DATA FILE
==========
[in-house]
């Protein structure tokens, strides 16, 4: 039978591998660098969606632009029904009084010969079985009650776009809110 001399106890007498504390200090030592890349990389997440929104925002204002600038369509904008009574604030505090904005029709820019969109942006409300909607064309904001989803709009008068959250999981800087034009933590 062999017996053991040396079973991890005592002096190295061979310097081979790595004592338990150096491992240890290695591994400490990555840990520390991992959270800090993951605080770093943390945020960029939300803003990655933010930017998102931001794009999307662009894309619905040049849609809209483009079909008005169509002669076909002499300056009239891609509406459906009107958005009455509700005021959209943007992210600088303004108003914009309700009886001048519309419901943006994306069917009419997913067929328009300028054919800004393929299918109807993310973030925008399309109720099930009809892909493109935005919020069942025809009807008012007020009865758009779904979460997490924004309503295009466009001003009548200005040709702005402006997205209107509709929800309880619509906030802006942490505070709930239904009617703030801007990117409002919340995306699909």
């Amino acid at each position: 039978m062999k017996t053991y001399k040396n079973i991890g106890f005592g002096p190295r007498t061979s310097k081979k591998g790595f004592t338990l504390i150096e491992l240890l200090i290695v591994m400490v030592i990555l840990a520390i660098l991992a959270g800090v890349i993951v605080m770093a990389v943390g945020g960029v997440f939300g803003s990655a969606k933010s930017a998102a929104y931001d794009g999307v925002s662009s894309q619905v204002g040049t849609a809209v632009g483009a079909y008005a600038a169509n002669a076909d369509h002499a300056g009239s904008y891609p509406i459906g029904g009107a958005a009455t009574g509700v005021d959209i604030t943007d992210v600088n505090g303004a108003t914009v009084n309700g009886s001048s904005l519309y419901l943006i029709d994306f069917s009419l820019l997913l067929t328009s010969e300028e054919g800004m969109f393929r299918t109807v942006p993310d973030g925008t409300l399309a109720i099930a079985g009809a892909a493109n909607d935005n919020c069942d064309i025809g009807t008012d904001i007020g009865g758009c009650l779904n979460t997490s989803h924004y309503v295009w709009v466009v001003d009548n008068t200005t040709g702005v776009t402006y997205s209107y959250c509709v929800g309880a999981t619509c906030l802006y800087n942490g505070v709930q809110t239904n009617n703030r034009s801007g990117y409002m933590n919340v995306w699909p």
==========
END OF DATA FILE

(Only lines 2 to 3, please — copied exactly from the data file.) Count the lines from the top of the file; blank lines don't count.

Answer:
């Protein structure tokens, strides 16, 4: 039978591998660098969606632009029904009084010969079985009650776009809110 001399106890007498504390200090030592890349990389997440929104925002204002600038369509904008009574604030505090904005029709820019969109942006409300909607064309904001989803709009008068959250999981800087034009933590 062999017996053991040396079973991890005592002096190295061979310097081979790595004592338990150096491992240890290695591994400490990555840990520390991992959270800090993951605080770093943390945020960029939300803003990655933010930017998102931001794009999307662009894309619905040049849609809209483009079909008005169509002669076909002499300056009239891609509406459906009107958005009455509700005021959209943007992210600088303004108003914009309700009886001048519309419901943006994306069917009419997913067929328009300028054919800004393929299918109807993310973030925008399309109720099930009809892909493109935005919020069942025809009807008012007020009865758009779904979460997490924004309503295009466009001003009548200005040709702005402006997205209107509709929800309880619509906030802006942490505070709930239904009617703030801007990117409002919340995306699909």
């Amino acid at each position: 039978m062999k017996t053991y001399k040396n079973i991890g106890f005592g002096p190295r007498t061979s310097k081979k591998g790595f004592t338990l504390i150096e491992l240890l200090i290695v591994m400490v030592i990555l840990a520390i660098l991992a959270g800090v890349i993951v605080m770093a990389v943390g945020g960029v997440f939300g803003s990655a969606k933010s930017a998102a929104y931001d794009g999307v925002s662009s894309q619905v204002g040049t849609a809209v632009g483009a079909y008005a600038a169509n002669a076909d369509h002499a300056g009239s904008y891609p509406i459906g029904g009107a958005a009455t009574g509700v005021d959209i604030t943007d992210v600088n505090g303004a108003t914009v009084n309700g009886s001048s904005l519309y419901l943006i029709d994306f069917s009419l820019l997913l067929t328009s010969e300028e054919g800004m969109f393929r299918t109807v942006p993310d973030g925008t409300l399309a109720i099930a079985g009809a892909a493109n909607d935005n919020c069942d064309i025809g009807t008012d904001i007020g009865g758009c009650l779904n979460t997490s989803h924004y309503v295009w709009v466009v001003d009548n008068t200005t040709g702005v776009t402006y997205s209107y959250c509709v929800g309880a999981t619509c906030l802006y800087n942490g505070v709930q809110t239904n009617n703030r034009s801007g990117y409002m933590n919340v995306w699909p």